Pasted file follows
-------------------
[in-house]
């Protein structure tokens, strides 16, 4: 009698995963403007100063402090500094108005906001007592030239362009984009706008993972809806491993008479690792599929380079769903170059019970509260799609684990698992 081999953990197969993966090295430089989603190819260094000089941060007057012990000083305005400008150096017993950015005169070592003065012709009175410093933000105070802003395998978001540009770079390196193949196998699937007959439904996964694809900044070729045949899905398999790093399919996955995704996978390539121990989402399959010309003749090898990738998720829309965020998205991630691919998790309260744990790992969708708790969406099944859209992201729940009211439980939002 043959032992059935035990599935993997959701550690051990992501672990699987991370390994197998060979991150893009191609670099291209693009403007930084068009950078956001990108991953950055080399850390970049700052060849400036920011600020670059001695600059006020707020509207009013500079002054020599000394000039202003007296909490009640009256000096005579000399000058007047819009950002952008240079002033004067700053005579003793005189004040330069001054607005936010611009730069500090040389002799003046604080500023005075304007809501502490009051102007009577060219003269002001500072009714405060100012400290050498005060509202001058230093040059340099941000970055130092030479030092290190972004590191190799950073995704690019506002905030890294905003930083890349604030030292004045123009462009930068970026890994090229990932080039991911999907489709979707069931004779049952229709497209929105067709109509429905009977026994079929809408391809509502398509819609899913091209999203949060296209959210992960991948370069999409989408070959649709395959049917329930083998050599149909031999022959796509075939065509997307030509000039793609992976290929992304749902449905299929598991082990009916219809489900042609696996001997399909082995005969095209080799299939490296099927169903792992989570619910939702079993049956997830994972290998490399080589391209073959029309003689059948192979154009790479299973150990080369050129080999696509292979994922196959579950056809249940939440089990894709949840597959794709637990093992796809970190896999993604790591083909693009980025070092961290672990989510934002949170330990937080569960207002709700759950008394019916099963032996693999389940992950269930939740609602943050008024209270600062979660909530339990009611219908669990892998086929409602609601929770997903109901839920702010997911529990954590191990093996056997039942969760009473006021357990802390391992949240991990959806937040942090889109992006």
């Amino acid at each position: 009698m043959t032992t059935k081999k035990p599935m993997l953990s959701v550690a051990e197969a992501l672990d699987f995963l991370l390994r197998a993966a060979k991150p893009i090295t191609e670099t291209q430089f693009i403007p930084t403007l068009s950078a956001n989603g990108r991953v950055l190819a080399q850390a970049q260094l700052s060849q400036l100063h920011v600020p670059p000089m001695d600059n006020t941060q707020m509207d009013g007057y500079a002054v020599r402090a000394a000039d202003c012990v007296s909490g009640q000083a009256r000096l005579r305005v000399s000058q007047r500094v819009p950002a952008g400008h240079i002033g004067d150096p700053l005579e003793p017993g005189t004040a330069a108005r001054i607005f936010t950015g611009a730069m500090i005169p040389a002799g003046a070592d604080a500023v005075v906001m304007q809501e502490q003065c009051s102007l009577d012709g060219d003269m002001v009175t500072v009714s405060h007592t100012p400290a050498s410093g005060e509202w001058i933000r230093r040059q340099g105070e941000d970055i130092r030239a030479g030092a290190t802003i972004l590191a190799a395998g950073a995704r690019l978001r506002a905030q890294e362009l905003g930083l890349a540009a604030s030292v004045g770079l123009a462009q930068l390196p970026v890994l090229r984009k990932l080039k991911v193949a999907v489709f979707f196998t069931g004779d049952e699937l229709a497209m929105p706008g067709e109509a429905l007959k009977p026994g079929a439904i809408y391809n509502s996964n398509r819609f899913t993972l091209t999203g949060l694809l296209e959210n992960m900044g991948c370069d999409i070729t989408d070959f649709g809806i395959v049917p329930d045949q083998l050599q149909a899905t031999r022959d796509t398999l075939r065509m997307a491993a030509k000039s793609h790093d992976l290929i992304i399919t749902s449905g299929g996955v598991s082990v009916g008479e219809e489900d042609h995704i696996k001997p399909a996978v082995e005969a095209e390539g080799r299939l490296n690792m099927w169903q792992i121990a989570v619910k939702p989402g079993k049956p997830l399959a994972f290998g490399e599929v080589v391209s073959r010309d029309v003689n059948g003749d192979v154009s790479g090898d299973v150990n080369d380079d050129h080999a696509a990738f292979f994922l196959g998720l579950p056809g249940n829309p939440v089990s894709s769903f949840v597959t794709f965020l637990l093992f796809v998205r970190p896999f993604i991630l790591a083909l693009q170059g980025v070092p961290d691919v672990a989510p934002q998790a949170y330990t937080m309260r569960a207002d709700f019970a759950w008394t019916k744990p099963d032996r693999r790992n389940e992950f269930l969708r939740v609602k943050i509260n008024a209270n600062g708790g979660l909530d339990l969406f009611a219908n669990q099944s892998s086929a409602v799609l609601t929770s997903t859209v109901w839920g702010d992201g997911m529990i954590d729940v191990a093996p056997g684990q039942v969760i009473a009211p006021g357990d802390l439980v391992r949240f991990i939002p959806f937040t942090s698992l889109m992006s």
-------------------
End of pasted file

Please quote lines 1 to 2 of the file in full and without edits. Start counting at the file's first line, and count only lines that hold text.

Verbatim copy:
[in-house]
């Protein structure tokens, strides 16, 4: 009698995963403007100063402090500094108005906001007592030239362009984009706008993972809806491993008479690792599929380079769903170059019970509260799609684990698992 081999953990197969993966090295430089989603190819260094000089941060007057012990000083305005400008150096017993950015005169070592003065012709009175410093933000105070802003395998978001540009770079390196193949196998699937007959439904996964694809900044070729045949899905398999790093399919996955995704996978390539121990989402399959010309003749090898990738998720829309965020998205991630691919998790309260744990790992969708708790969406099944859209992201729940009211439980939002 043959032992059935035990599935993997959701550690051990992501672990699987991370390994197998060979991150893009191609670099291209693009403007930084068009950078956001990108991953950055080399850390970049700052060849400036920011600020670059001695600059006020707020509207009013500079002054020599000394000039202003007296909490009640009256000096005579000399000058007047819009950002952008240079002033004067700053005579003793005189004040330069001054607005936010611009730069500090040389002799003046604080500023005075304007809501502490009051102007009577060219003269002001500072009714405060100012400290050498005060509202001058230093040059340099941000970055130092030479030092290190972004590191190799950073995704690019506002905030890294905003930083890349604030030292004045123009462009930068970026890994090229990932080039991911999907489709979707069931004779049952229709497209929105067709109509429905009977026994079929809408391809509502398509819609899913091209999203949060296209959210992960991948370069999409989408070959649709395959049917329930083998050599149909031999022959796509075939065509997307030509000039793609992976290929992304749902449905299929598991082990009916219809489900042609696996001997399909082995005969095209080799299939490296099927169903792992989570619910939702079993049956997830994972290998490399080589391209073959029309003689059948192979154009790479299973150990080369050129080999696509292979994922196959579950056809249940939440089990894709949840597959794709637990093992796809970190896999993604790591083909693009980025070092961290672990989510934002949170330990937080569960207002709700759950008394019916099963032996693999389940992950269930939740609602943050008024209270600062979660909530339990009611219908669990892998086929409602609601929770997903109901839920702010997911529990954590191990093996056997039942969760009473006021357990802390391992949240991990959806937040942090889109992006």